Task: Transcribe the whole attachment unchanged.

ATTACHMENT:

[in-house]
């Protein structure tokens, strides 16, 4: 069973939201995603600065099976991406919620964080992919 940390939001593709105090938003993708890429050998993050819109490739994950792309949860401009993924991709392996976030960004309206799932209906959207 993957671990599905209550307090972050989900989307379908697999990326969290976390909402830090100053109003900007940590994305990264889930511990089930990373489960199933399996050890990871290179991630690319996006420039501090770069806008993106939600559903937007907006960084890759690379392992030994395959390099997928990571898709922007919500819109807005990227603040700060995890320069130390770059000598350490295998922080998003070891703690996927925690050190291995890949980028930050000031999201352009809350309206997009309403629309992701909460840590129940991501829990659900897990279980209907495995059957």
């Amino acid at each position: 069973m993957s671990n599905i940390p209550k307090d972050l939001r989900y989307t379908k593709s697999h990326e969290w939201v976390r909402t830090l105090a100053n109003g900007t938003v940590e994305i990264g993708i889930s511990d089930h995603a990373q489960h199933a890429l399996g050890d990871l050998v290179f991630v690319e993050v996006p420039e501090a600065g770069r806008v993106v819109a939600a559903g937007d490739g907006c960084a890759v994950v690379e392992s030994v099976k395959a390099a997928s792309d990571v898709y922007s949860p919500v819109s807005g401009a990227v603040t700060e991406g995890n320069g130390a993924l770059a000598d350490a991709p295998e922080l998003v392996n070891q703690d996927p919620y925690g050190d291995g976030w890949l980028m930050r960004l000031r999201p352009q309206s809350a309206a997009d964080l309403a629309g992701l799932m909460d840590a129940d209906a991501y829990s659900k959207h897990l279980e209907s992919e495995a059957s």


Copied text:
[in-house]
């Protein structure tokens, strides 16, 4: 069973939201995603600065099976991406919620964080992919 940390939001593709105090938003993708890429050998993050819109490739994950792309949860401009993924991709392996976030960004309206799932209906959207 993957671990599905209550307090972050989900989307379908697999990326969290976390909402830090100053109003900007940590994305990264889930511990089930990373489960199933399996050890990871290179991630690319996006420039501090770069806008993106939600559903937007907006960084890759690379392992030994395959390099997928990571898709922007919500819109807005990227603040700060995890320069130390770059000598350490295998922080998003070891703690996927925690050190291995890949980028930050000031999201352009809350309206997009309403629309992701909460840590129940991501829990659900897990279980209907495995059957």
């Amino acid at each position: 069973m993957s671990n599905i940390p209550k307090d972050l939001r989900y989307t379908k593709s697999h990326e969290w939201v976390r909402t830090l105090a100053n109003g900007t938003v940590e994305i990264g993708i889930s511990d089930h995603a990373q489960h199933a890429l399996g050890d990871l050998v290179f991630v690319e993050v996006p420039e501090a600065g770069r806008v993106v819109a939600a559903g937007d490739g907006c960084a890759v994950v690379e392992s030994v099976k395959a390099a997928s792309d990571v898709y922007s949860p919500v819109s807005g401009a990227v603040t700060e991406g995890n320069g130390a993924l770059a000598d350490a991709p295998e922080l998003v392996n070891q703690d996927p919620y925690g050190d291995g976030w890949l980028m930050r960004l000031r999201p352009q309206s809350a309206a997009d964080l309403a629309g992701l799932m909460d840590a129940d209906a991501y829990s659900k959207h897990l279980e209907s992919e495995a059957s």